More HP Lovecraft sorry! This time in comic book form.
But like all of Alan Moore’s work, this is no breezy picture book: it’s dense with words and ideas and detail. It’s challenging and subversive and subtle and smart, and quite simply one of the best comics I’ve ever read.
A three-book series, Providence succeeds where so much modern Lovecraftian fiction fails: it doesn’t settle for fawning homage. Rather, it takes the elements that made the Old Gentleman so unique and enduring and uses them to build something truly original; a meta-textual monument that blends Lovecraft’s life – historical and imagined – with his work, his ideas, his bigotry and his legacy.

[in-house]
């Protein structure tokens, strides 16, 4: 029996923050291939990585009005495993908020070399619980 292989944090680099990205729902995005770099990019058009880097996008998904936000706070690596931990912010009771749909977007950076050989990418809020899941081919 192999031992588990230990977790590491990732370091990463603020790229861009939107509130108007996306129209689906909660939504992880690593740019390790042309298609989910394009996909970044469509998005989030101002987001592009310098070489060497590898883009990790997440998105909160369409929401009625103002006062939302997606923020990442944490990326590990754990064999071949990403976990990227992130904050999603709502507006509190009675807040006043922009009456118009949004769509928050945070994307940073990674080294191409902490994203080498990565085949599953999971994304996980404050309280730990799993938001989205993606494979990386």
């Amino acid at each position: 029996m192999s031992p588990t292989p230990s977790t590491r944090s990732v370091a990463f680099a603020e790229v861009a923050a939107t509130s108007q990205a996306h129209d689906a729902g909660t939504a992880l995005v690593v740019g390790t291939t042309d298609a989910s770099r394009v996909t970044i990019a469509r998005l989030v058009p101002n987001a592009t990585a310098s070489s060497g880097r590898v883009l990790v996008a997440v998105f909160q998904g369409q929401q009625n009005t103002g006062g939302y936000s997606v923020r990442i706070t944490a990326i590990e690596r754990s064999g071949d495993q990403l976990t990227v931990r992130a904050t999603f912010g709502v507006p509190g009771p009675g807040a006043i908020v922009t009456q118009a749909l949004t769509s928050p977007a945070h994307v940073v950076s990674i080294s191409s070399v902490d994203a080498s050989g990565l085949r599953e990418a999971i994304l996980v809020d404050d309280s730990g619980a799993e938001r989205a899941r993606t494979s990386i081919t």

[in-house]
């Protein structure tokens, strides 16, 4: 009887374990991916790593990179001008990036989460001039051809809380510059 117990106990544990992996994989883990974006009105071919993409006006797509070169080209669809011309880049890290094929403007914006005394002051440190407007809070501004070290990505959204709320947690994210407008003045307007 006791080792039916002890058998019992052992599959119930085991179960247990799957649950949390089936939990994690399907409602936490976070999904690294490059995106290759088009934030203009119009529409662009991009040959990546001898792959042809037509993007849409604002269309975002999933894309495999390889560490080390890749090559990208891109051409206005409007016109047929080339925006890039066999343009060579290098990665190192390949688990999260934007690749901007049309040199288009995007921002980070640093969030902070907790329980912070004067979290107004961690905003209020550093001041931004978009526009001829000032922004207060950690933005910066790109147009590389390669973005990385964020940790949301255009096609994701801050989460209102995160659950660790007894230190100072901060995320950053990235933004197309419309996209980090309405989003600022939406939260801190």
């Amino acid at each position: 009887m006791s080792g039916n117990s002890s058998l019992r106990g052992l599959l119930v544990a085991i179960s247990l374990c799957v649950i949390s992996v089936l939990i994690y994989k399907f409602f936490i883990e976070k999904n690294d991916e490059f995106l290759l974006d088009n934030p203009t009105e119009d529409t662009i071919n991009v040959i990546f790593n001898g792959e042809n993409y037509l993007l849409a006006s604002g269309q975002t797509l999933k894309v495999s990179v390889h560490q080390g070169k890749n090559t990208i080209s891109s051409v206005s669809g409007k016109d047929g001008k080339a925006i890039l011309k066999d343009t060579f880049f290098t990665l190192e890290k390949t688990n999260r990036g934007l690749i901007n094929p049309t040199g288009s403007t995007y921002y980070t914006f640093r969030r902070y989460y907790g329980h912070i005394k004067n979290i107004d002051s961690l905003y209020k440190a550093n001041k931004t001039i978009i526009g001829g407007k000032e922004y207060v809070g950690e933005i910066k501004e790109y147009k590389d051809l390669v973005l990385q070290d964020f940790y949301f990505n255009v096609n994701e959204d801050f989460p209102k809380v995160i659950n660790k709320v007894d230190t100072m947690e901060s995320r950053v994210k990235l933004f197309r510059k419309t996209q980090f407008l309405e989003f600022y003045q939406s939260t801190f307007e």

Set in 1919, Providence tells the story of Robert Black, a young gay journalist who travels to New England – Lovecraft country – to research a novel on the occult. The early issues are particularly dense with exposition and dialogue, but if you’ve ever read Moore before you know that already. Stick with it: the second half of the series moves more briskly and delivers on much of the earlier promise.
The series is a prequel to Moore’s Neonomicon, another Lovecraftian series I haven’t read. By reading Providence first I’m no doubt missing some of the complexities for which Moore is renowned; and the ending – clearly intended to bridge the gap between the two series – is somewhat jarring in isolation. But none of this stood in the way of my enjoyment or appreciation of this masterwork.